An elongated slotted bracket 54 is connected to the toothed bar 46. More specifically, the bracket 54 is mounted to the toothed bar by a plurality of threaded fasteners such as screws (not shown) which engage a like plurality of corresponding apertures 56 in the bar 46 and the bracket 54. On the opposite side of the housing 38, a guide bracket 58 is also fastened to the bracket 54 and serves as an additional sliding guide as the bracket moves vertically relative to the housing 38. In the preferred embodiment, the guide bracket 58 is also secured to the bracket 54 by threaded fasteners, however other fastening technologies are contemplated. The bracket 54 includes a pair of slots 60, 60′. It is also contemplated that the bracket 54 may be provided in two pieces for ease of assembly, and the pieces are held together by the guide bracket 58.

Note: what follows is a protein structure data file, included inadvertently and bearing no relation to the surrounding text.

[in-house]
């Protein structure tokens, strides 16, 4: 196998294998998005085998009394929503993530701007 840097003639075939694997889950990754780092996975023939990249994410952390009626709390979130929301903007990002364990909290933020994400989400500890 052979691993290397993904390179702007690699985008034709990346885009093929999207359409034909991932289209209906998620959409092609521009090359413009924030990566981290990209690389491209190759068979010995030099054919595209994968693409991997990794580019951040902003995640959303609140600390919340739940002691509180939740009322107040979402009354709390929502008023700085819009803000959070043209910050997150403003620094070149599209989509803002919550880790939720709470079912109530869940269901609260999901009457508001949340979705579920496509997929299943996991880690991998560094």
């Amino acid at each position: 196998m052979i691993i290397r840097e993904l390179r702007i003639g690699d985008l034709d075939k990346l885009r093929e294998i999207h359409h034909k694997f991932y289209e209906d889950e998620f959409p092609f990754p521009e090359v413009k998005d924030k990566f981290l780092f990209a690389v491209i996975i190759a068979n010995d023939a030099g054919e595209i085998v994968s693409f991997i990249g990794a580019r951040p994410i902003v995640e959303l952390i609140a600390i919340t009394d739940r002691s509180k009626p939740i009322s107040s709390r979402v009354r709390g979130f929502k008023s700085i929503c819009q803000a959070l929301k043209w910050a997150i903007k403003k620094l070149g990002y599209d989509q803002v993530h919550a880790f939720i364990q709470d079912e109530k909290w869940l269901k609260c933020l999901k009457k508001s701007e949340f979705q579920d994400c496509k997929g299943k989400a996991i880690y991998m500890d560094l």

The pair of grill support rods 32, 32′ are inserted into the open slots 60, 60′ located oppositely on the bracket 54. Generally, the preferred embodiment includes an open slot 60 for every grill support rod 32. The bracket 54 is configured so that the slots, 60, 60′ receive the adjustment portion 34 of each of the grill support rods 32, 32′, however many there may be. As the toothed bar 46 moves linearly with the rotation of the pinion gear 44, the slotted bracket 54 similarly moves linearly in the vertical direction, which in turn, moves the pair of grill support rods 32, 32′ that are inserted through the open slots 60, 60′. A slot 61 (shown in FIG. 3) is further found on each side of the housing 38 for accommodating the linear travel of the slotted bracket 54 between a raised position (FIG. 3) and a lowered position (FIG. 2). In addition, an upper edge 62 of the housing 38 serves as a stop member for limiting the upward movement of the bracket 54 relative to the housing.